NO MUSIC FOR YOU. So you know how if you're listening to the radio you're allowed to record what you're listening to onto a tape? So, seemingly, if you're listening to digital radio, you should be allowed to record what you're listening to onto a digital file. So, at least, that�s what XM and Sirius Radio believe. But Bill Frist and the RIAA feel otherwise and are pushing a bill to ban such devices:

The record labels� campaign has urgency, since XM and Sirius already have rolled out devices that allow users to store music broadcast over their networks. According to the radio companies, the technology works like a more advanced method of tape-recording songs off a traditional radio broadcast. Users can store songs they�ve recorded and arrange them on a playlist, but they can�t transfer them onto a CD or upload them onto the Internet. For instance, they can record a block of songs � say, an hour of Coldplay � and later sort through which ones to save and which to trash. Once a listener�s subscription to the service ends, the songs are lost.

�Our concern is that consumers have had the right to record music off the radio for decades. This basically would overturn that for no good reason,� said Art Brodsky, communications director for the consumer group Public Knowledge.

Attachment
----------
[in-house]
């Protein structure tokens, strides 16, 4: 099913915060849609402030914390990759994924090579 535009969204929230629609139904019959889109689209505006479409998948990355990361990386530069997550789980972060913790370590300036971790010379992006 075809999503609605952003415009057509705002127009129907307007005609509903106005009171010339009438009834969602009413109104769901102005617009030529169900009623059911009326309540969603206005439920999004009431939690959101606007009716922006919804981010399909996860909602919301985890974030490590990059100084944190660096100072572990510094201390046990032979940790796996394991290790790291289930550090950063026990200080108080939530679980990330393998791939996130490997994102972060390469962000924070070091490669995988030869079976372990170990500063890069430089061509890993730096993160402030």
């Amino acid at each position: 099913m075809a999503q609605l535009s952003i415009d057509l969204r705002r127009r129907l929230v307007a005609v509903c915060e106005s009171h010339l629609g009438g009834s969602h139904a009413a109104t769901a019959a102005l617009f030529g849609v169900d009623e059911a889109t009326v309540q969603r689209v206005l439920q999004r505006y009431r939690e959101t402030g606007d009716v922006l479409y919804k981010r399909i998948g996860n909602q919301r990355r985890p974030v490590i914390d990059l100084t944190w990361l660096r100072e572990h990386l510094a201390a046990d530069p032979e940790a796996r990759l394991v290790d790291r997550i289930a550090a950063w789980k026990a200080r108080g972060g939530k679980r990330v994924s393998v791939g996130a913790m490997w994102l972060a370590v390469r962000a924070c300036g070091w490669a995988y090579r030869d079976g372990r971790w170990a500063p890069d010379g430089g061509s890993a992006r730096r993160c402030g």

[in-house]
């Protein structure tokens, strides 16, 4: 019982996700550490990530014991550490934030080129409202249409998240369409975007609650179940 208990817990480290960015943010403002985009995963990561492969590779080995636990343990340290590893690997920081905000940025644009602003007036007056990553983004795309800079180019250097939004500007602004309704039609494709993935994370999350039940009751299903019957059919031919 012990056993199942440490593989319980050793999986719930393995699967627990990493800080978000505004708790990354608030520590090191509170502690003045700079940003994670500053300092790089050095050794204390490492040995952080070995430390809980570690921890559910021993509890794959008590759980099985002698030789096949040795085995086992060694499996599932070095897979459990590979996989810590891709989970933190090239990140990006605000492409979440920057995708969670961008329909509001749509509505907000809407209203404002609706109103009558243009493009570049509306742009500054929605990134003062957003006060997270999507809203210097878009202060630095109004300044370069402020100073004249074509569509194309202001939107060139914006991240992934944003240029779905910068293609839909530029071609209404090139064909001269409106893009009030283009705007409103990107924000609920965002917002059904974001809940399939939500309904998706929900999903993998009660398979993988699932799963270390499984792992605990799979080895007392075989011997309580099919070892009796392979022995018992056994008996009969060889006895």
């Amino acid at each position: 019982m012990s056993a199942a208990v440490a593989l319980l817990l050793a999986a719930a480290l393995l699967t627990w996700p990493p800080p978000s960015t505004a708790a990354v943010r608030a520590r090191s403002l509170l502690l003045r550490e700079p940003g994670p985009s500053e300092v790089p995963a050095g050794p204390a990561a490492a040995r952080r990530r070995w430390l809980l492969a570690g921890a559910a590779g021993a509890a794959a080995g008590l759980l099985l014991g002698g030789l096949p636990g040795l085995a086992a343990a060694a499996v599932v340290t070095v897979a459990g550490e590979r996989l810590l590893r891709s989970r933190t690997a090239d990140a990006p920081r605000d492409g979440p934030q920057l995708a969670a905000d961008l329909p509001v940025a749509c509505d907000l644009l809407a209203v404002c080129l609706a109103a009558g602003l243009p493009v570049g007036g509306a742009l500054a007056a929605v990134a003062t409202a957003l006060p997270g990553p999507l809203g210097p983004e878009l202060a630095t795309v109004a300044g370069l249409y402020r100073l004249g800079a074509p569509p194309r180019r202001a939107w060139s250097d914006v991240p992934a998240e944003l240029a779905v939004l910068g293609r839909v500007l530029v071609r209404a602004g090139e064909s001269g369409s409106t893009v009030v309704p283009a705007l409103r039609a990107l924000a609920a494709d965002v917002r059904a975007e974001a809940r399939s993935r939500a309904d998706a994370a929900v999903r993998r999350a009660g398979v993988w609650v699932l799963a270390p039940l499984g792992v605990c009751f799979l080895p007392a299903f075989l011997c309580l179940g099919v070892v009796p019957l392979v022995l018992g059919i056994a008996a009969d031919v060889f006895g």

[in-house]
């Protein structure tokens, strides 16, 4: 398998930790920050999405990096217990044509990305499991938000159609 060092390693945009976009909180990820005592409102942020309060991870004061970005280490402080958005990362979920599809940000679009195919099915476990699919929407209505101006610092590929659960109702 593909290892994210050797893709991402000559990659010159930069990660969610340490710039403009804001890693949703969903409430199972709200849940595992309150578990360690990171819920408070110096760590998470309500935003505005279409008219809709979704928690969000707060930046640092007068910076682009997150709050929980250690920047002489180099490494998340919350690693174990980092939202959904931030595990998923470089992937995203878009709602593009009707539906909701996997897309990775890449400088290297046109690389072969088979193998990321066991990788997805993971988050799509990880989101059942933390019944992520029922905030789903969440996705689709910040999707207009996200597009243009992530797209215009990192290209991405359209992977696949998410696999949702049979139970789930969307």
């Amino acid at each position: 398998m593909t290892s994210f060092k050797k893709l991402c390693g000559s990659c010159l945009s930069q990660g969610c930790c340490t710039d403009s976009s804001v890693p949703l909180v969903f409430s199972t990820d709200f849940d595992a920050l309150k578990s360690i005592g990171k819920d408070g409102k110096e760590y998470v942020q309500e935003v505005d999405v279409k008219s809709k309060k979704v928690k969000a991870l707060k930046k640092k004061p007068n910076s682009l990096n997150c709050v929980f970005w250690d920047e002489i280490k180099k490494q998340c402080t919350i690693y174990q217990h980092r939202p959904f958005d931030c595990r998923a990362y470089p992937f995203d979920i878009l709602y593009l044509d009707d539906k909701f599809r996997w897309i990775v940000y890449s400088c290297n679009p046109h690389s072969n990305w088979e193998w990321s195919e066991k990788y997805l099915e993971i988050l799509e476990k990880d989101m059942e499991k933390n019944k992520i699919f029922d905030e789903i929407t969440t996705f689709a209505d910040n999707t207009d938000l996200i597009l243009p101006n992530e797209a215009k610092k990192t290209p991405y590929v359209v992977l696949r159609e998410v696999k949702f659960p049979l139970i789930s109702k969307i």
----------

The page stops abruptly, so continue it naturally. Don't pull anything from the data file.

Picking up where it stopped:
Two points here. One is that if this law goes through, you're going to lose access to a potentially cool and useful future technology. The other point, though, is that in the world of intellectual property all things are connected. If the precedent of banning digital radio broadcast recordings is set, will that mean digital television will suffer a similar fate? If you think there aren't lobbyists out that prepared to write up bills banning or crippling TiVo and similar services, you're sorely mistaken. What's happening here is that technological change is challenging the business models of certain existing firms. This is totally normal. Think about what the internal combustion engine did to the railroads. But the companies have, thus far, been remarkably successful in getting Congress and the courts to start making the prime goal of intellectual property policy not advancing the public interest but maintaining the profitability of incumbent firms. This satellite radio thing is only a smallish point, but it's part of something big and important.

--Matthew Yglesias

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